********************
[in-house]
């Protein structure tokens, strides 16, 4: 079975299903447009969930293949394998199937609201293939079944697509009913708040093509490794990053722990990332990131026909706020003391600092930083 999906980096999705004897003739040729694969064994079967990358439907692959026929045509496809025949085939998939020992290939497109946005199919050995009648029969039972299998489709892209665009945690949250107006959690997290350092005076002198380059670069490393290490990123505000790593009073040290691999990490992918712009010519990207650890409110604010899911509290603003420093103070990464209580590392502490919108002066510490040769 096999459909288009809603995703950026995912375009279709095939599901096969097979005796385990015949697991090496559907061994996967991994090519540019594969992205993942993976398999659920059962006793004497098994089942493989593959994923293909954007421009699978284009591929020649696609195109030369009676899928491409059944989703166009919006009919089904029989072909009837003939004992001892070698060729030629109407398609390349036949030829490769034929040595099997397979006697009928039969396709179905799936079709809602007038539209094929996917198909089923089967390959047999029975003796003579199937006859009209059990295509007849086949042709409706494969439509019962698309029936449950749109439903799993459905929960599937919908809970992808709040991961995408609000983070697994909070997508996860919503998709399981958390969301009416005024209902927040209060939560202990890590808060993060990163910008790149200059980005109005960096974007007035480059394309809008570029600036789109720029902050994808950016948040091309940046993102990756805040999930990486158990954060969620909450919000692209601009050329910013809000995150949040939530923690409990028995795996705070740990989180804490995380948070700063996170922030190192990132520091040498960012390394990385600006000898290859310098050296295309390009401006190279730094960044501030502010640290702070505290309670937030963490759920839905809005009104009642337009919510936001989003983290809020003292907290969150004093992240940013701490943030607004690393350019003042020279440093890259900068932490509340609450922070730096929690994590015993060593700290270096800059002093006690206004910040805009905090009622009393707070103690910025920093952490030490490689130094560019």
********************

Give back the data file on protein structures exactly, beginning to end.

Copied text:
[in-house]
């Protein structure tokens, strides 16, 4: 079975299903447009969930293949394998199937609201293939079944697509009913708040093509490794990053722990990332990131026909706020003391600092930083 999906980096999705004897003739040729694969064994079967990358439907692959026929045509496809025949085939998939020992290939497109946005199919050995009648029969039972299998489709892209665009945690949250107006959690997290350092005076002198380059670069490393290490990123505000790593009073040290691999990490992918712009010519990207650890409110604010899911509290603003420093103070990464209580590392502490919108002066510490040769 096999459909288009809603995703950026995912375009279709095939599901096969097979005796385990015949697991090496559907061994996967991994090519540019594969992205993942993976398999659920059962006793004497098994089942493989593959994923293909954007421009699978284009591929020649696609195109030369009676899928491409059944989703166009919006009919089904029989072909009837003939004992001892070698060729030629109407398609390349036949030829490769034929040595099997397979006697009928039969396709179905799936079709809602007038539209094929996917198909089923089967390959047999029975003796003579199937006859009209059990295509007849086949042709409706494969439509019962698309029936449950749109439903799993459905929960599937919908809970992808709040991961995408609000983070697994909070997508996860919503998709399981958390969301009416005024209902927040209060939560202990890590808060993060990163910008790149200059980005109005960096974007007035480059394309809008570029600036789109720029902050994808950016948040091309940046993102990756805040999930990486158990954060969620909450919000692209601009050329910013809000995150949040939530923690409990028995795996705070740990989180804490995380948070700063996170922030190192990132520091040498960012390394990385600006000898290859310098050296295309390009401006190279730094960044501030502010640290702070505290309670937030963490759920839905809005009104009642337009919510936001989003983290809020003292907290969150004093992240940013701490943030607004690393350019003042020279440093890259900068932490509340609450922070730096929690994590015993060593700290270096800059002093006690206004910040805009905090009622009393707070103690910025920093952490030490490689130094560019």